Fágann Pól a bhean chéile
I'm not sure if proper nouns are meant to have a capital letter in the beginning so I decided to stick with English rules for this; please correct me if I'm mistaken. I also may have gotten the oh-so-complicated rules relating to the letter "h" incorrect, but I think that after a possessive thingy the noun is supposed to have a letter "h"; please correct me if I'm mistaken.
Your example is correct; proper names are capitalized, and a noun governed by a meaning “his” is lenited. Note that a noun governed by a meaning “their” is eclipsed rather than lenited, and a noun governed by a meaning “her” remains unmutated.
Tá Pól d'bhean chéile brónach
Once again, I only think I got this one correct. I had to resort to using an online this-language-to-that-language dictionary that works for about fifty languages in order to find "sad", and I'm unsure as to whether I should have used "d'" or "de", or if I even translated "Paul's wife" correctly.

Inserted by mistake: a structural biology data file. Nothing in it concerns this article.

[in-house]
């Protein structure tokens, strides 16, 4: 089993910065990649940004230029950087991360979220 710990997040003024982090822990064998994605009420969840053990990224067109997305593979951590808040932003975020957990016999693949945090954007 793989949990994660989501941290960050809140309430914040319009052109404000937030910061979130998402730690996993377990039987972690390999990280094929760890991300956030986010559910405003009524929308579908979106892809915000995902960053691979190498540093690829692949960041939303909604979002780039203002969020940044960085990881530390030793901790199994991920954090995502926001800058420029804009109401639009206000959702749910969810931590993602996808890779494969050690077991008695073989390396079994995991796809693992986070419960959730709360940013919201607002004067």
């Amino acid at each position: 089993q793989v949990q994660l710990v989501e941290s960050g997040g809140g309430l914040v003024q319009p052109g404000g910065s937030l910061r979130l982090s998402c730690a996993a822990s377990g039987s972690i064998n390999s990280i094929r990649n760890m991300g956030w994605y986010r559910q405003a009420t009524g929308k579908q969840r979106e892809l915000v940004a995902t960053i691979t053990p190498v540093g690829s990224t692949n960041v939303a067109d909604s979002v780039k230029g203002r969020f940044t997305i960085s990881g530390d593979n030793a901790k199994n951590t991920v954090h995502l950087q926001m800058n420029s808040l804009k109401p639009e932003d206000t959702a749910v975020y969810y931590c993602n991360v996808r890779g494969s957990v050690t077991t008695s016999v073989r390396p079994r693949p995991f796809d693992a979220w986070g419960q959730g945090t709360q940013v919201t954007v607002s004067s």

I think if you want to say Pól's wife, the genitive case is required. Bean chéile an Póil, I think it would be, but I may be wrong.
Note that that's in the definite--"the wife of Pól" instead of "Pól's wife," which wouldn't have the "an." I dunno which would be more idiomatic, though.
The example with éire is weird because it's generally always definite in the genitive. A better example would be teach Sheáin for 'Seán's house'
GRMA--trying to generalize from that was throwing me for a loop. Good to know it's an exception.
If it was bean chéile Póil, wouldn't that translate to a wife of Paul? That sounds off to me.
Bean chéile Phóil is 'Paul's wife'. You don't have to translate the genitive as 'of' everytime. In fact, a lot of times it's better not to. (cat na leabharlainne sounds better as 'the library's cat')
Pól is definite, so it doesn't need to have it. Bean chéile Phóil is definite as well. It's rare to see articles used with names in the genitive
Hrm, you're probably right. Because we say "Uachtarán na hÉirinn", not "Uachtaran Éirinn". But it also seems like for the most part proper nouns bring their own definiteness? And we don't see this in the English if you use the Saxon genitive instead of the Romantic.
Thanks, galaxyrocker. So how do an/na and proper nouns in the genitive interact? Do you only use the definite article if the head noun should be definite?
But isn't 'Paul's wife' definite? So wouldn't it require the definite article?